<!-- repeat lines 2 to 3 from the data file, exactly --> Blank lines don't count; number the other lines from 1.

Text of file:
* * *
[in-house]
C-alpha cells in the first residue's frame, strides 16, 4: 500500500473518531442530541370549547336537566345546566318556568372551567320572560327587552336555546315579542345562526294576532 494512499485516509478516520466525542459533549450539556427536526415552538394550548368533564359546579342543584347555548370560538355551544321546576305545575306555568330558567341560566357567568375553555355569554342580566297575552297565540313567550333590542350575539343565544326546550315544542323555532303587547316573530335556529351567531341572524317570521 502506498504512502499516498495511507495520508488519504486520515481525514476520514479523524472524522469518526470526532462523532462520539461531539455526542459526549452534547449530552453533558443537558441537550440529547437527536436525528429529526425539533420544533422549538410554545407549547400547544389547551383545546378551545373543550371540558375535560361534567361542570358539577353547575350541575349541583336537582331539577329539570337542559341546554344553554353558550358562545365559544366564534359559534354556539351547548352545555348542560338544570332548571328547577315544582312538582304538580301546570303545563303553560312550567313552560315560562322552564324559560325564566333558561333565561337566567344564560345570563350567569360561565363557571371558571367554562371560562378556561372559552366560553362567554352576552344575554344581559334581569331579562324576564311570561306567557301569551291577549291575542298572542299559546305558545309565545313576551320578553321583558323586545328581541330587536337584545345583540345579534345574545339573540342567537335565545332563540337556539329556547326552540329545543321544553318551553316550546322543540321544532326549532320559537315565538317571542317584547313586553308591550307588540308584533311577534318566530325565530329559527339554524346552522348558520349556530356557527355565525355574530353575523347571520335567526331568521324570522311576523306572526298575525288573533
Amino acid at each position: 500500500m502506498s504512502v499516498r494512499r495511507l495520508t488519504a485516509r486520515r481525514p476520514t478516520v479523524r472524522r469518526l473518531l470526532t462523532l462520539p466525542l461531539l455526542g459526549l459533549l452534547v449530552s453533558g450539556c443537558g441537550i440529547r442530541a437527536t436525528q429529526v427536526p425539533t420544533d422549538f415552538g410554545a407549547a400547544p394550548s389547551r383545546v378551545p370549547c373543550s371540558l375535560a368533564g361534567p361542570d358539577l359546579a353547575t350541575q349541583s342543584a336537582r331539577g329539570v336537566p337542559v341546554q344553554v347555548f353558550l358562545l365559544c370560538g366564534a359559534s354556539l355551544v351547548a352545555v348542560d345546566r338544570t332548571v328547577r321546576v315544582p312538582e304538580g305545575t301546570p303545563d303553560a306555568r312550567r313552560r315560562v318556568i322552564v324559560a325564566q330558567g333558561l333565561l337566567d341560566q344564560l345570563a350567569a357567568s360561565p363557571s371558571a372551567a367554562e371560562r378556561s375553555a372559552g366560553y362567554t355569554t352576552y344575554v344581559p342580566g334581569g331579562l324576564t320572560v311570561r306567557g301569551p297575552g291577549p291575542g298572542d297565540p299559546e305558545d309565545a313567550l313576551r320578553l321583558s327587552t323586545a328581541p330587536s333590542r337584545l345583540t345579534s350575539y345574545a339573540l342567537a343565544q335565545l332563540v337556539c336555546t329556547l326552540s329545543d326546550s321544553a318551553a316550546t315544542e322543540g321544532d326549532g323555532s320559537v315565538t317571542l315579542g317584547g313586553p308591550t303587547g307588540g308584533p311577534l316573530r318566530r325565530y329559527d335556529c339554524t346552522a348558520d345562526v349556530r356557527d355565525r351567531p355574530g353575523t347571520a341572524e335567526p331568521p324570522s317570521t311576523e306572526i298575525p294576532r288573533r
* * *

C-alpha cells in the first residue's frame, strides 16, 4: 500500500473518531442530541370549547336537566345546566318556568372551567320572560327587552336555546315579542345562526294576532 494512499485516509478516520466525542459533549450539556427536526415552538394550548368533564359546579342543584347555548370560538355551544321546576305545575306555568330558567341560566357567568375553555355569554342580566297575552297565540313567550333590542350575539343565544326546550315544542323555532303587547316573530335556529351567531341572524317570521 502506498504512502499516498495511507495520508488519504486520515481525514476520514479523524472524522469518526470526532462523532462520539461531539455526542459526549452534547449530552453533558443537558441537550440529547437527536436525528429529526425539533420544533422549538410554545407549547400547544389547551383545546378551545373543550371540558375535560361534567361542570358539577353547575350541575349541583336537582331539577329539570337542559341546554344553554353558550358562545365559544366564534359559534354556539351547548352545555348542560338544570332548571328547577315544582312538582304538580301546570303545563303553560312550567313552560315560562322552564324559560325564566333558561333565561337566567344564560345570563350567569360561565363557571371558571367554562371560562378556561372559552366560553362567554352576552344575554344581559334581569331579562324576564311570561306567557301569551291577549291575542298572542299559546305558545309565545313576551320578553321583558323586545328581541330587536337584545345583540345579534345574545339573540342567537335565545332563540337556539329556547326552540329545543321544553318551553316550546322543540321544532326549532320559537315565538317571542317584547313586553308591550307588540308584533311577534318566530325565530329559527339554524346552522348558520349556530356557527355565525355574530353575523347571520335567526331568521324570522311576523306572526298575525288573533
Amino acid at each position: 500500500m502506498s504512502v499516498r494512499r495511507l495520508t488519504a485516509r486520515r481525514p476520514t478516520v479523524r472524522r469518526l473518531l470526532t462523532l462520539p466525542l461531539l455526542g459526549l459533549l452534547v449530552s453533558g450539556c443537558g441537550i440529547r442530541a437527536t436525528q429529526v427536526p425539533t420544533d422549538f415552538g410554545a407549547a400547544p394550548s389547551r383545546v378551545p370549547c373543550s371540558l375535560a368533564g361534567p361542570d358539577l359546579a353547575t350541575q349541583s342543584a336537582r331539577g329539570v336537566p337542559v341546554q344553554v347555548f353558550l358562545l365559544c370560538g366564534a359559534s354556539l355551544v351547548a352545555v348542560d345546566r338544570t332548571v328547577r321546576v315544582p312538582e304538580g305545575t301546570p303545563d303553560a306555568r312550567r313552560r315560562v318556568i322552564v324559560a325564566q330558567g333558561l333565561l337566567d341560566q344564560l345570563a350567569a357567568s360561565p363557571s371558571a372551567a367554562e371560562r378556561s375553555a372559552g366560553y362567554t355569554t352576552y344575554v344581559p342580566g334581569g331579562l324576564t320572560v311570561r306567557g301569551p297575552g291577549p291575542g298572542d297565540p299559546e305558545d309565545a313567550l313576551r320578553l321583558s327587552t323586545a328581541p330587536s333590542r337584545l345583540t345579534s350575539y345574545a339573540l342567537a343565544q335565545l332563540v337556539c336555546t329556547l326552540s329545543d326546550s321544553a318551553a316550546t315544542e322543540g321544532d326549532g323555532s320559537v315565538t317571542l315579542g317584547g313586553p308591550t303587547g307588540g308584533p311577534l316573530r318566530r325565530y329559527d335556529c339554524t346552522a348558520d345562526v349556530r356557527d355565525r351567531p355574530g353575523t347571520a341572524e335567526p331568521p324570522s317570521t311576523e306572526i298575525p294576532r288573533r